This postmodernism is now ifluencing Catholic schools. Last year I came across seveal English essays from various Catholic schols throughout Queensland which asserted that objective truth did not exist and, therefore, any religion and its accompanying moral system based on this outmoded concept (Catholicism being the prime example) would be indefensible.

TERRYOBERG | 03 March 2009  

This article brought to mind the moving and bitterly satirical passage in Charles Dickens' Bleak House, in which Jo the crossing sweeper, a vagrant boy, dies while attempting to repeat The Lord's Prayer, a couple of words at a time, as the kindly doctor says it for him. He only gets as far as "Hallowed be -- thy --". He has never heard it before.

Dickens wanted his audience to be appalled -- it saddens me that, 150 years later, so many people find the educational conditions described by Eleanor to be perfectly acceptable. It's not necessarily a question of religious belief. It's a question of denying students proper access to their own culture.

Cassandra | 03 March 2009  

Thank goodness, as a maths teacher I did not have to deal with that postmodern rubbish. The square root of two is irrational, the number of primes is infinite - the Greeks told us these things more than 2000 years ago and they will still be true 2000 years from now.

Thank you Eleanor, for an insight into how the other half (of teachers) have to live. I trust that in your evaluation to his university, you suggested that this young man was not suited to teaching and would be better studying finance or economics where he could say and do whatever he liked and remain a teenager for the rest of his life.

Frank O'Shea | 03 March 2009  

Well I, for one, think the student teacher is on the right track.

It seems to me that the mistake many people make when disparaging 'postmodernism' is to assume or behave as if it's a theory that was invented, then disseminated. Really, it's a body of theory that has been developed to describe features that evolved during the past few decades, relating to how people (often, young people) view the world, think about the universe and interact with their environment.

One of the primary and most challenging features of postmodernism is the idea that no-one 'owns' truth - often (mistakenly, in my opinion) cited as 'There is no truth'. That's an interesting idea and gets under the skin of those with a more 'modernist' perspective, who feel that truth should be 'given' to us by those who know better.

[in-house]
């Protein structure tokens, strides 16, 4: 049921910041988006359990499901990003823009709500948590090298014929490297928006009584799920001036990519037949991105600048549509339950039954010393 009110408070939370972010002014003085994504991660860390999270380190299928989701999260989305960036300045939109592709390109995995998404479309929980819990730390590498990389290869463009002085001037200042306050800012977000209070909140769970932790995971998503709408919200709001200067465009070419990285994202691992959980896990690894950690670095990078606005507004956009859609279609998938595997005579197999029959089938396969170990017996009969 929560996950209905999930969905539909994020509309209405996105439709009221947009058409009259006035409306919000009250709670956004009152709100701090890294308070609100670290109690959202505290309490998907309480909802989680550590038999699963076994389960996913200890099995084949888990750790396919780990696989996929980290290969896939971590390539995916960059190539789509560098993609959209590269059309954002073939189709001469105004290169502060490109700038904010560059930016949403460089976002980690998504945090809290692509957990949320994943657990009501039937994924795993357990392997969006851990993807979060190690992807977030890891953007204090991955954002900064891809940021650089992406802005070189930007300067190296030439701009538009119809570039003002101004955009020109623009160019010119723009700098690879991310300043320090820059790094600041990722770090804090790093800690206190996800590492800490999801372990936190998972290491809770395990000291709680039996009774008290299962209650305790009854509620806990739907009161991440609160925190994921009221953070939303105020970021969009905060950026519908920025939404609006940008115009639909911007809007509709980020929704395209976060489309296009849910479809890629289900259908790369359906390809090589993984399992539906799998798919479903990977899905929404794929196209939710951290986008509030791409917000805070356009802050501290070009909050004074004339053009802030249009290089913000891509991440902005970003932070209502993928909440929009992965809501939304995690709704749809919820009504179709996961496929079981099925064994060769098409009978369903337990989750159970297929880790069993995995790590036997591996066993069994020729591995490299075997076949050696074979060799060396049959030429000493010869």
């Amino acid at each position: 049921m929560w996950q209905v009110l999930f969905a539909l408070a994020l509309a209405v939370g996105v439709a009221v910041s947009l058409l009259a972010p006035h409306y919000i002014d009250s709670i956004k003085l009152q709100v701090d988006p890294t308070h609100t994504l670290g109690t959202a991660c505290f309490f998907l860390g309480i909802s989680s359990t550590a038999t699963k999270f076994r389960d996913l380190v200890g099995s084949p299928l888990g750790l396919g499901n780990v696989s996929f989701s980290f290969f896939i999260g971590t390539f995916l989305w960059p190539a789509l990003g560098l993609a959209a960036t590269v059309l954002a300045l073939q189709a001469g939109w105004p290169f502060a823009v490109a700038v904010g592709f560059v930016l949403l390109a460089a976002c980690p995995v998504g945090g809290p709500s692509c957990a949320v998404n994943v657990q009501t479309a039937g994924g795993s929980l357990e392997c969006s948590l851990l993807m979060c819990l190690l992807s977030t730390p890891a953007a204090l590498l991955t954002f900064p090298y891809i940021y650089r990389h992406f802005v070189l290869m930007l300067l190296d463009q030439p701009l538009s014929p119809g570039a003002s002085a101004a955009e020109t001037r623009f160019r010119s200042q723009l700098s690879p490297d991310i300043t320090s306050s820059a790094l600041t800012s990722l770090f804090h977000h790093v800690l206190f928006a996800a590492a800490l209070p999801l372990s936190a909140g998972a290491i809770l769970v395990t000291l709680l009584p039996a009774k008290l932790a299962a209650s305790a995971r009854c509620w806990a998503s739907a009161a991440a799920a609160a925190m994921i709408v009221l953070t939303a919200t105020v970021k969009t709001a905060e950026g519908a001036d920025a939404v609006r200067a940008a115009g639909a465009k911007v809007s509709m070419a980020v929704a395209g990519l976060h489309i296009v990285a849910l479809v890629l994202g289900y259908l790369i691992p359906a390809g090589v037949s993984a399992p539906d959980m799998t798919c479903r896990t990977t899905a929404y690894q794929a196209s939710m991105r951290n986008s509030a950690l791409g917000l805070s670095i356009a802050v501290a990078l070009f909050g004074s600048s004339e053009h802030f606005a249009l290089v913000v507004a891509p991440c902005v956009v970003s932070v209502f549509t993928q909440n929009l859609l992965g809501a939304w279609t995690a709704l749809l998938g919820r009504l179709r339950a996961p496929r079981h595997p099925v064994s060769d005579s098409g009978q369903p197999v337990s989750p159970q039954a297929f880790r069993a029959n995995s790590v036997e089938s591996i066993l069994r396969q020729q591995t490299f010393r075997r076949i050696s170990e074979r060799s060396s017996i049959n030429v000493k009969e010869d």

The challenge for teachers and others is not to refute or overcome postmodernism, but to find ways to work and interact meaningfully, within a postmodern framework.

Incidentally, for the most part the Christian churches have failed spectacularly in this realm and shows no signs of reversing this.

Charles Boy | 03 March 2009  

My understanding is that it is most usually cited as "there is no standard" - of excellence, of merit, of quality. So the sublime words of Keats or Tennyson are no more worthy of admiration than the meanderings of a rap artist or the sentiments in Sex and the City.

Mind you, my elders and betters probably said the same thing to me about 'Eleanor Rigby' and 'Leaving Home' half a century ago.

As I say, thank goodness for mathematics.

Frank O'Shea | 03 March 2009  

It is very heartening for me to hear teachers in Catholic School experiencing the difficulties. The students are sent there by their parents. I teach in a state school where values are diverse as the planets of our solar system.

Terence Pestana | 03 March 2009  

Frank O'Shea - I would see questions of 'standard' as being subsequent to questions of truth. If no-one owns truth, then who is this academic to tell me the works of Wordsworth or Blake have more value than the lyric to this Justin Timberlake song?

Such people would be best encouraged to distinguish between 'liking or disliking' (a matter of taste) and 'appreciation'. It is valid to 'dislike' the works of Shakespeare (or Lennon/McCartney), but one would do well to appreciate the immense contribution they have made to our culture, both 'pop' and otherwise.

I'd argue that it works the other way too. One who both enjoys and appreciates the works of Shakespeare or Lennon/McCartney could do well to find things to appreciate about the art of rapping or TV soapies, rather than offering sweeping disparagement.

Charles Boy | 04 March 2009  

I sympathize but : humility cannot be taught only learned by experience . The student's words claiming her right to a personal opinion are valid; but display her paucity of thought. I hope we can use the economic downturn to teach them modesty.

michael | 04 March 2009  

its a good artical. but is his not real so i'm not like it. can you please tell me vampire is real or not real give me the answer to my website ok bye

saj | 29 May 2009